09 December 2010

James Moody

The only unfortunate part about writing a jazz blog is the fact that it often entails eulogizing, and tonight calls for it. James Moody, the saxophonist whose playing graced the records of Dizzy Gillespie and Kenny Barron, to say nothing of his own recordings, passed away today, succumbing to the pancreatic cancer which had overtaken his body. Lee Mergner posted Moody's obituary at JazzTimes this evening.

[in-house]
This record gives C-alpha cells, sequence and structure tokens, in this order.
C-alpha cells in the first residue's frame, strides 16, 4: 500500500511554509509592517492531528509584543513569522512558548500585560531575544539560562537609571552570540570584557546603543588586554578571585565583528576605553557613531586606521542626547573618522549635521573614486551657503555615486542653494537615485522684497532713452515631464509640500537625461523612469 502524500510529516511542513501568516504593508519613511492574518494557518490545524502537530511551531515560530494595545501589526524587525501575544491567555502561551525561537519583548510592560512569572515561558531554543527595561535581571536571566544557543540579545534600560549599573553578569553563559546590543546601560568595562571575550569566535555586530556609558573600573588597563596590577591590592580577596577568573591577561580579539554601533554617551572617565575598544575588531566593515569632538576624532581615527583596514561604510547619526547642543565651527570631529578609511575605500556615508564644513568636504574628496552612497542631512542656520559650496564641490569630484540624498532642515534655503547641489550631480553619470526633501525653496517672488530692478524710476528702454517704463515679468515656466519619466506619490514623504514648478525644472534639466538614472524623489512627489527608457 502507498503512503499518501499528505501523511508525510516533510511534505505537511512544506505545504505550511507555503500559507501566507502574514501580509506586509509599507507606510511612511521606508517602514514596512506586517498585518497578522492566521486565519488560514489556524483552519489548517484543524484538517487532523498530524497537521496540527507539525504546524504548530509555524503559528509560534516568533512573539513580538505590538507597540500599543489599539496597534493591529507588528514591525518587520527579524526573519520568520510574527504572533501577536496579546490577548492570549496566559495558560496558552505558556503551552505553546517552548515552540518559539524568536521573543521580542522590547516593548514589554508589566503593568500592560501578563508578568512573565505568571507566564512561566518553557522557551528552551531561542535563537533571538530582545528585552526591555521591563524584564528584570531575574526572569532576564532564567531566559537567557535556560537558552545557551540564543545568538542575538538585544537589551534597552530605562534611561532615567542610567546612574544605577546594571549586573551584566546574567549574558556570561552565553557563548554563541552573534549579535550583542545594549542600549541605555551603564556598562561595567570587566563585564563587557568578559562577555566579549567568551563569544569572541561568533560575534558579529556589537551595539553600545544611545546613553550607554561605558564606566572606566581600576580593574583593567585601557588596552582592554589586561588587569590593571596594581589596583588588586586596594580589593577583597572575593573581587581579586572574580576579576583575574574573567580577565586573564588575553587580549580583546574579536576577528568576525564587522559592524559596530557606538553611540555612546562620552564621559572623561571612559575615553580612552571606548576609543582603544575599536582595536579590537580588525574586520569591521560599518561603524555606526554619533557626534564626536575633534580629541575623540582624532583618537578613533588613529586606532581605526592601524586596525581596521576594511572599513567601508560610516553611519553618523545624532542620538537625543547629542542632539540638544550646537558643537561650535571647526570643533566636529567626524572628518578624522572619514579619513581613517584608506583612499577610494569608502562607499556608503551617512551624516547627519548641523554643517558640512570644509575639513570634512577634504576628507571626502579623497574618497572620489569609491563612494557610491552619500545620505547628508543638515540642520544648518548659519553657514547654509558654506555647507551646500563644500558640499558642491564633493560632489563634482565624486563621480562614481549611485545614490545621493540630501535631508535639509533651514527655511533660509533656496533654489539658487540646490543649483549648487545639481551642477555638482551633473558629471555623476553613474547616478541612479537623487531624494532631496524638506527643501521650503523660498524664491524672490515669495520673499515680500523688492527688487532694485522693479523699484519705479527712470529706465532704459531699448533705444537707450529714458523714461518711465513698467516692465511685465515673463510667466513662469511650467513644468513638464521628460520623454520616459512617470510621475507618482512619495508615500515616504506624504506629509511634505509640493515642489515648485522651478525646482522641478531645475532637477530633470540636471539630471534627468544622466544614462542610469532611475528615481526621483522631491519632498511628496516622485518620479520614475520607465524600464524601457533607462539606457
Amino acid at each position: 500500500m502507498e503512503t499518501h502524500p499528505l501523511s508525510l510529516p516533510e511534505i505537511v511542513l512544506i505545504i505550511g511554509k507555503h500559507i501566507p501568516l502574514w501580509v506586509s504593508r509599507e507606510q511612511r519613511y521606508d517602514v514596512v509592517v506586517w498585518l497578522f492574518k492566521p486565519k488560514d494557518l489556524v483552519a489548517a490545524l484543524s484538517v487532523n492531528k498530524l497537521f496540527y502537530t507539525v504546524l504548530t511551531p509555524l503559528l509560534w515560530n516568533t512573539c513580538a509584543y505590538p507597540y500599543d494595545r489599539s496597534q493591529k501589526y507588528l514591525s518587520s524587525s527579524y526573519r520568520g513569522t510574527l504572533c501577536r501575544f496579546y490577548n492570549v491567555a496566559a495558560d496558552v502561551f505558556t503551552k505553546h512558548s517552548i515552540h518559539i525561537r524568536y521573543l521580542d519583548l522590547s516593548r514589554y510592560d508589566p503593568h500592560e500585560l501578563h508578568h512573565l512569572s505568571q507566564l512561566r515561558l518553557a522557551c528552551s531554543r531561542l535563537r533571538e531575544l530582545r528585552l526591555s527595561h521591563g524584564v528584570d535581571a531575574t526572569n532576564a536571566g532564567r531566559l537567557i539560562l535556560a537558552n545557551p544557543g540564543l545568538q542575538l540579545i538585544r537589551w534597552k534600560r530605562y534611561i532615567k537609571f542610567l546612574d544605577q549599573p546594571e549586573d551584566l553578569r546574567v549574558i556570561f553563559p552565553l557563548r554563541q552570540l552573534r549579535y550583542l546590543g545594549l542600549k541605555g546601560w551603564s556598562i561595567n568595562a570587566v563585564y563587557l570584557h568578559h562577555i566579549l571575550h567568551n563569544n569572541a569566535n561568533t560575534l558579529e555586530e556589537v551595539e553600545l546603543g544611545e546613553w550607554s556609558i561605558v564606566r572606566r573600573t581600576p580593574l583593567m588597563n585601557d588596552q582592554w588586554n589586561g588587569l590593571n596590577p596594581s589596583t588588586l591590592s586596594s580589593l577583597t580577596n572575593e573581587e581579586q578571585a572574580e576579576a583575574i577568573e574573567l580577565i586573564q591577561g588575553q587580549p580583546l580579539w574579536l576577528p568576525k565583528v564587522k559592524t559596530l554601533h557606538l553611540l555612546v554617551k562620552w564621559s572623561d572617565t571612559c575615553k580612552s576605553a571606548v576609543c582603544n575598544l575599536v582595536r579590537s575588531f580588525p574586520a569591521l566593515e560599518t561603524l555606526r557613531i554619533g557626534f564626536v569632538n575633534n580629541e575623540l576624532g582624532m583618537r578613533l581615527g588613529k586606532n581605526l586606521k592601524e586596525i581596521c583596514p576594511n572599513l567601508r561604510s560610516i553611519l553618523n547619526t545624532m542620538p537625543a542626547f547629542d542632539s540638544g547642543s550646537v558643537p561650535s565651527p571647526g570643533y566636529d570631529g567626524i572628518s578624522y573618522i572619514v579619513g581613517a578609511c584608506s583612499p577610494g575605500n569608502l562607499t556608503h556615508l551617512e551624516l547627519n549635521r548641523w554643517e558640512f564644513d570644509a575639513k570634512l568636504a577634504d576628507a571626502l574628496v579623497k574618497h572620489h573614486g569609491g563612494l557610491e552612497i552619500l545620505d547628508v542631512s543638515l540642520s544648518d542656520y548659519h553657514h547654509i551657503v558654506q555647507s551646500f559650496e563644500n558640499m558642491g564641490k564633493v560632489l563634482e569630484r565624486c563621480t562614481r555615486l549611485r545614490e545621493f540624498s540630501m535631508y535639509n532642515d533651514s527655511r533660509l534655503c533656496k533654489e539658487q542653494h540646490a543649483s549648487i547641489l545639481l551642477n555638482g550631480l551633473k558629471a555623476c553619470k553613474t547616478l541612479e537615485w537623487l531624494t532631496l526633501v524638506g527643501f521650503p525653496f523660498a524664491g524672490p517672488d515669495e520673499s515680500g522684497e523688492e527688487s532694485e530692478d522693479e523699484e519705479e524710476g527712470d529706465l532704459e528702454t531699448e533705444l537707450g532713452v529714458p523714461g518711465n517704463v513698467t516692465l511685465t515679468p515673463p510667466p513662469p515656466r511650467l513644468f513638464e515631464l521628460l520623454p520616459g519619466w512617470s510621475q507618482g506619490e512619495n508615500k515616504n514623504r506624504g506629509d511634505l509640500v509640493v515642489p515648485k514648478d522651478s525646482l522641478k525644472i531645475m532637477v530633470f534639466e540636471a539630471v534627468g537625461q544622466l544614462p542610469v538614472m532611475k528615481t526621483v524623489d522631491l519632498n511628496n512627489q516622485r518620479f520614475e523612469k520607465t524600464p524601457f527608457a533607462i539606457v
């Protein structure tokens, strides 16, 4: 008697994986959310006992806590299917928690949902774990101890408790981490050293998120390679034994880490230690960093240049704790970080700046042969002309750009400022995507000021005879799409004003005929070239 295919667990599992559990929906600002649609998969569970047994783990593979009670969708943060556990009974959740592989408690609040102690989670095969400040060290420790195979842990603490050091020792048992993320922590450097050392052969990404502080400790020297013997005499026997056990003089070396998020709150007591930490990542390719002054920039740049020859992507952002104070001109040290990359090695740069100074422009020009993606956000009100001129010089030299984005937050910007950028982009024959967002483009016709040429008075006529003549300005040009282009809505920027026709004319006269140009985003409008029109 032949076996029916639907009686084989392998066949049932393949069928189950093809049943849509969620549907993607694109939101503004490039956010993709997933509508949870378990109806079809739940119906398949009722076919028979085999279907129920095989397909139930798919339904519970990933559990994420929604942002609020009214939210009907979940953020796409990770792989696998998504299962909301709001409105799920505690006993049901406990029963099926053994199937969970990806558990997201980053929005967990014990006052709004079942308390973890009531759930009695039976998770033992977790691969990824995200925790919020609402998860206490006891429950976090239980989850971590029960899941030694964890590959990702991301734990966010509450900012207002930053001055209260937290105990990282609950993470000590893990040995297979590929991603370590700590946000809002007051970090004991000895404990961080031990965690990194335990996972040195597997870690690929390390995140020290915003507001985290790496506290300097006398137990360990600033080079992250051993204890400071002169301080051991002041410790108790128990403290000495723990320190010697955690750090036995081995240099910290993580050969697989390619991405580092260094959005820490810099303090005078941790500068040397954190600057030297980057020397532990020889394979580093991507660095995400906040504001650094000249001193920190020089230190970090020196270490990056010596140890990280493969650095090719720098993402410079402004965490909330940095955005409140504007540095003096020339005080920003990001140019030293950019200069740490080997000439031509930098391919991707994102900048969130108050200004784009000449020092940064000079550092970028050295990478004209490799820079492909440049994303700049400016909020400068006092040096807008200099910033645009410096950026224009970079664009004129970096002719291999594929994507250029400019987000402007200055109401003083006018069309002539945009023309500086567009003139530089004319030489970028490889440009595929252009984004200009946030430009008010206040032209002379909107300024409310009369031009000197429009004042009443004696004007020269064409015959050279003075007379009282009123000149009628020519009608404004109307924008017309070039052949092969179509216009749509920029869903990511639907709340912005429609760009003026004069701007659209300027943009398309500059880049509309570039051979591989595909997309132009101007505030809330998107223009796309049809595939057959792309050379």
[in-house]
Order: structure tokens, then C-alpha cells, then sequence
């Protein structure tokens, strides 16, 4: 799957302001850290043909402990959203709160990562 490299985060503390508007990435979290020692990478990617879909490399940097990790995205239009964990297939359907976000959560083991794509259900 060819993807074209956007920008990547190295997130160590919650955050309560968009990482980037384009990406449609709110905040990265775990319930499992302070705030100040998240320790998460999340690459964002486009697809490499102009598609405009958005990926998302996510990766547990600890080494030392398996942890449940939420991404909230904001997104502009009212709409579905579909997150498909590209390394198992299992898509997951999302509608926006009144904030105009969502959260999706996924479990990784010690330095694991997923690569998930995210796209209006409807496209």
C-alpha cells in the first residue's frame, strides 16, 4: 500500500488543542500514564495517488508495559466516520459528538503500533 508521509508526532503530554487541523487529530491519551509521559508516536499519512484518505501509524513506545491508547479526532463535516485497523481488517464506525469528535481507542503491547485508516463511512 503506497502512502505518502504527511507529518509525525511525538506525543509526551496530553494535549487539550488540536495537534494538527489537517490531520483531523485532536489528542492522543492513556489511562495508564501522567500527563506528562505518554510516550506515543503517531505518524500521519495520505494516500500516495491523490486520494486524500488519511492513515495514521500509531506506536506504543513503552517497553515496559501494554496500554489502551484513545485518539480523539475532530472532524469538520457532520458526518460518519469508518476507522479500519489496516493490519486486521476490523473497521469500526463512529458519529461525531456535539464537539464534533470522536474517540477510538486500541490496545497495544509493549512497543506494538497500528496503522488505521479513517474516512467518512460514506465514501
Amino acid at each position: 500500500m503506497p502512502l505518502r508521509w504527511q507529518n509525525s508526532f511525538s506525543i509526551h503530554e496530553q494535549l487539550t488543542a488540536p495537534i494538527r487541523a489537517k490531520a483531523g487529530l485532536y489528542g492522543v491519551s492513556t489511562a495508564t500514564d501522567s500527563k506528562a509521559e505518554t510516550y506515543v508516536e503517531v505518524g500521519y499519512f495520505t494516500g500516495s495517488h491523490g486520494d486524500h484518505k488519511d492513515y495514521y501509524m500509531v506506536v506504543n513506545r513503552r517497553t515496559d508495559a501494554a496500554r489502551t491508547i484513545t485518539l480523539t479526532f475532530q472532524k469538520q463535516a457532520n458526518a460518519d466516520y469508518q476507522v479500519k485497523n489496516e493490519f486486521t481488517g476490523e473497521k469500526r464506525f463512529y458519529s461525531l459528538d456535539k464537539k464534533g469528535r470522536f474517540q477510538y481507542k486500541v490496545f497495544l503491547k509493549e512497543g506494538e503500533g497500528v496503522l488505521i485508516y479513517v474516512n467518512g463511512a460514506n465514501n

The jazz world has lost yet another link to the so-called glory days, but that sentiment sells Moody short as a musician and a man. In 2002 I came home to Miami from the University of Florida one weekend in October to see Moody play a guest concert with the University of Miami Concert Jazz Band. He killed it that night. Playing with the energy of a man less than half his age, his beaming wit was clearly evident in his playing. My memory of the night is hazy, but I do remember being blown away by a rendition of Body and Soul, played with the Miami faculty ensemble to open the evening. I left Gusman Hall in Coral Gables floored by his performance; as a septuagenarian he played with fire, precision, and levity which most of us couldn't dream of pulling off. Even in the winter of his years he still had it. Though I was saddened to hear of his passing, I can at least console myself with the luck that I was able to enjoy the fruits of his passion and dedication to art firsthand. The world is a lesser place without him.

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